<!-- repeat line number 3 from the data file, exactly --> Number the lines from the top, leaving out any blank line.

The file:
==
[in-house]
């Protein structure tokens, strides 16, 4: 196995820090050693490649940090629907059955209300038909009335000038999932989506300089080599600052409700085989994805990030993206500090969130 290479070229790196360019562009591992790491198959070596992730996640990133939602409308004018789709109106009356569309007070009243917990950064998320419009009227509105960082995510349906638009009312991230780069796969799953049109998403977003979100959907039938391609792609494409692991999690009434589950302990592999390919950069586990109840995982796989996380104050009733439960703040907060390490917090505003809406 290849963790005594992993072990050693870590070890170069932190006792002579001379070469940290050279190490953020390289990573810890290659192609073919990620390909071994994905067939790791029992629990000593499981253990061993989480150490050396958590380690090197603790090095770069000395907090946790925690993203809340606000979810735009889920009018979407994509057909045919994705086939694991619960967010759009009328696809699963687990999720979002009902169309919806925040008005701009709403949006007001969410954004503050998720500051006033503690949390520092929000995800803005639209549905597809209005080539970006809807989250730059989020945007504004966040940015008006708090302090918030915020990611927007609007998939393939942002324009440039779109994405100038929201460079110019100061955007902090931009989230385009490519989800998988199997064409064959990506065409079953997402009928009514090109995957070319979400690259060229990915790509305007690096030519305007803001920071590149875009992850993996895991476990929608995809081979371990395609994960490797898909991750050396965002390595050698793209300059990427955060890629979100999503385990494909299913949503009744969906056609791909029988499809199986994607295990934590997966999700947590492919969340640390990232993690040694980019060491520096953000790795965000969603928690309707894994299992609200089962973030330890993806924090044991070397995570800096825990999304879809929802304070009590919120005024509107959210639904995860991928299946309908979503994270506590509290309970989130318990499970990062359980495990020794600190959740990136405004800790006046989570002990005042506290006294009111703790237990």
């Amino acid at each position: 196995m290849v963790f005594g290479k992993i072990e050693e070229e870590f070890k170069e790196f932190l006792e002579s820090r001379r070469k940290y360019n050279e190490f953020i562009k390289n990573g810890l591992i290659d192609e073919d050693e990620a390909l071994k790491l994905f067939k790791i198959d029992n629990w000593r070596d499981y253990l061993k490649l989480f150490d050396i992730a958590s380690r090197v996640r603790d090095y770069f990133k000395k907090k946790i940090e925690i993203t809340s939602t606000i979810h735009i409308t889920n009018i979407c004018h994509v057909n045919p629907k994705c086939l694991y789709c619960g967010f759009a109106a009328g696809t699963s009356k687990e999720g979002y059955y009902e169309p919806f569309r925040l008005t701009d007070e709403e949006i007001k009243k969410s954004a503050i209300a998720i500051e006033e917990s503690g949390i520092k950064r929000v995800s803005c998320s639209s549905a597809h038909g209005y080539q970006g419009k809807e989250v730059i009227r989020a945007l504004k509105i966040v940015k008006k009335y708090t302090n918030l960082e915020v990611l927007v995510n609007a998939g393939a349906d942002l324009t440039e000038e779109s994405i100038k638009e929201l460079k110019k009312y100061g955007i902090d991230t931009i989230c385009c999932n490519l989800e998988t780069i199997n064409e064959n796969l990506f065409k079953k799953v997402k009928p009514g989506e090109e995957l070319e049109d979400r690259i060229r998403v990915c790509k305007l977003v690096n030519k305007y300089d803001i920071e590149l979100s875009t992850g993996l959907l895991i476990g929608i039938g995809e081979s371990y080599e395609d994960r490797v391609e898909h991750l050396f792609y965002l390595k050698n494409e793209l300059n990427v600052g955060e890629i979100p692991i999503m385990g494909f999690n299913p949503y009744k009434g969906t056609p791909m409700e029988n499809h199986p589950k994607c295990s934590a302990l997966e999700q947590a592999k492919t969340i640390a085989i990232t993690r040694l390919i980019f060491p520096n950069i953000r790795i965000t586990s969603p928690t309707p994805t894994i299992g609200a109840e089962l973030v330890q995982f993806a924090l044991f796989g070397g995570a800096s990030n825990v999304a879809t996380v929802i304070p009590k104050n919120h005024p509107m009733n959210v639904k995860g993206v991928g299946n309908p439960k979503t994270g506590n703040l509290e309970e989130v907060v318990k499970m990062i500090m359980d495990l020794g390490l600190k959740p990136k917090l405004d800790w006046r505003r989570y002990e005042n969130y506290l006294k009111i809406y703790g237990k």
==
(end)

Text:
């Amino acid at each position: 196995m290849v963790f005594g290479k992993i072990e050693e070229e870590f070890k170069e790196f932190l006792e002579s820090r001379r070469k940290y360019n050279e190490f953020i562009k390289n990573g810890l591992i290659d192609e073919d050693e990620a390909l071994k790491l994905f067939k790791i198959d029992n629990w000593r070596d499981y253990l061993k490649l989480f150490d050396i992730a958590s380690r090197v996640r603790d090095y770069f990133k000395k907090k946790i940090e925690i993203t809340s939602t606000i979810h735009i409308t889920n009018i979407c004018h994509v057909n045919p629907k994705c086939l694991y789709c619960g967010f759009a109106a009328g696809t699963s009356k687990e999720g979002y059955y009902e169309p919806f569309r925040l008005t701009d007070e709403e949006i007001k009243k969410s954004a503050i209300a998720i500051e006033e917990s503690g949390i520092k950064r929000v995800s803005c998320s639209s549905a597809h038909g209005y080539q970006g419009k809807e989250v730059i009227r989020a945007l504004k509105i966040v940015k008006k009335y708090t302090n918030l960082e915020v990611l927007v995510n609007a998939g393939a349906d942002l324009t440039e000038e779109s994405i100038k638009e929201l460079k110019k009312y100061g955007i902090d991230t931009i989230c385009c999932n490519l989800e998988t780069i199997n064409e064959n796969l990506f065409k079953k799953v997402k009928p009514g989506e090109e995957l070319e049109d979400r690259i060229r998403v990915c790509k305007l977003v690096n030519k305007y300089d803001i920071e590149l979100s875009t992850g993996l959907l895991i476990g929608i039938g995809e081979s371990y080599e395609d994960r490797v391609e898909h991750l050396f792609y965002l390595k050698n494409e793209l300059n990427v600052g955060e890629i979100p692991i999503m385990g494909f999690n299913p949503y009744k009434g969906t056609p791909m409700e029988n499809h199986p589950k994607c295990s934590a302990l997966e999700q947590a592999k492919t969340i640390a085989i990232t993690r040694l390919i980019f060491p520096n950069i953000r790795i965000t586990s969603p928690t309707p994805t894994i299992g609200a109840e089962l973030v330890q995982f993806a924090l044991f796989g070397g995570a800096s990030n825990v999304a879809t996380v929802i304070p009590k104050n919120h005024p509107m009733n959210v639904k995860g993206v991928g299946n309908p439960k979503t994270g506590n703040l509290e309970e989130v907060v318990k499970m990062i500090m359980d495990l020794g390490l600190k959740p990136k917090l405004d800790w006046r505003r989570y002990e005042n969130y506290l006294k009111i809406y703790g237990k």